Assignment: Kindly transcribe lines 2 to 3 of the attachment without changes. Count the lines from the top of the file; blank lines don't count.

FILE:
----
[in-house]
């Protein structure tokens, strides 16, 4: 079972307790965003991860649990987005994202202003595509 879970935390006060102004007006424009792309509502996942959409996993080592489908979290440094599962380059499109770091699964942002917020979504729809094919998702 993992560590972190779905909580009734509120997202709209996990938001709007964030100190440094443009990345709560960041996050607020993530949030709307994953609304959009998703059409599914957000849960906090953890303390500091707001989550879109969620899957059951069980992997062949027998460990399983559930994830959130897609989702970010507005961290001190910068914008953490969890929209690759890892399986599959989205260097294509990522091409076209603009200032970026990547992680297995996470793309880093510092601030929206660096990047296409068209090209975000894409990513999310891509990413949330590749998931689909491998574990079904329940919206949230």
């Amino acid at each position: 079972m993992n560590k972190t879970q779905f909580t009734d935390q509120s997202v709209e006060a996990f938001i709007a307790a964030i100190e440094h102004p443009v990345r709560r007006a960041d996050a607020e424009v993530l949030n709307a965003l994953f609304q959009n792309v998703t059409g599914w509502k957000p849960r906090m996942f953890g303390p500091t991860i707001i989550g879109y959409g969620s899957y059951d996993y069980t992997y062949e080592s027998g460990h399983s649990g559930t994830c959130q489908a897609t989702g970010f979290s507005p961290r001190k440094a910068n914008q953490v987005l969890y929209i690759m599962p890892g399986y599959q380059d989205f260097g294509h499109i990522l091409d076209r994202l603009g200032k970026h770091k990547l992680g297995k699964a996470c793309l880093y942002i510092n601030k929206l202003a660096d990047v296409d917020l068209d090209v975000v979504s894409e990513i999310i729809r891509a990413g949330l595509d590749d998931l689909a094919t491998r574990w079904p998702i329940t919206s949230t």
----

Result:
């Protein structure tokens, strides 16, 4: 079972307790965003991860649990987005994202202003595509 879970935390006060102004007006424009792309509502996942959409996993080592489908979290440094599962380059499109770091699964942002917020979504729809094919998702 993992560590972190779905909580009734509120997202709209996990938001709007964030100190440094443009990345709560960041996050607020993530949030709307994953609304959009998703059409599914957000849960906090953890303390500091707001989550879109969620899957059951069980992997062949027998460990399983559930994830959130897609989702970010507005961290001190910068914008953490969890929209690759890892399986599959989205260097294509990522091409076209603009200032970026990547992680297995996470793309880093510092601030929206660096990047296409068209090209975000894409990513999310891509990413949330590749998931689909491998574990079904329940919206949230």
């Amino acid at each position: 079972m993992n560590k972190t879970q779905f909580t009734d935390q509120s997202v709209e006060a996990f938001i709007a307790a964030i100190e440094h102004p443009v990345r709560r007006a960041d996050a607020e424009v993530l949030n709307a965003l994953f609304q959009n792309v998703t059409g599914w509502k957000p849960r906090m996942f953890g303390p500091t991860i707001i989550g879109y959409g969620s899957y059951d996993y069980t992997y062949e080592s027998g460990h399983s649990g559930t994830c959130q489908a897609t989702g970010f979290s507005p961290r001190k440094a910068n914008q953490v987005l969890y929209i690759m599962p890892g399986y599959q380059d989205f260097g294509h499109i990522l091409d076209r994202l603009g200032k970026h770091k990547l992680g297995k699964a996470c793309l880093y942002i510092n601030k929206l202003a660096d990047v296409d917020l068209d090209v975000v979504s894409e990513i999310i729809r891509a990413g949330l595509d590749d998931l689909a094919t491998r574990w079904p998702i329940t919206s949230t």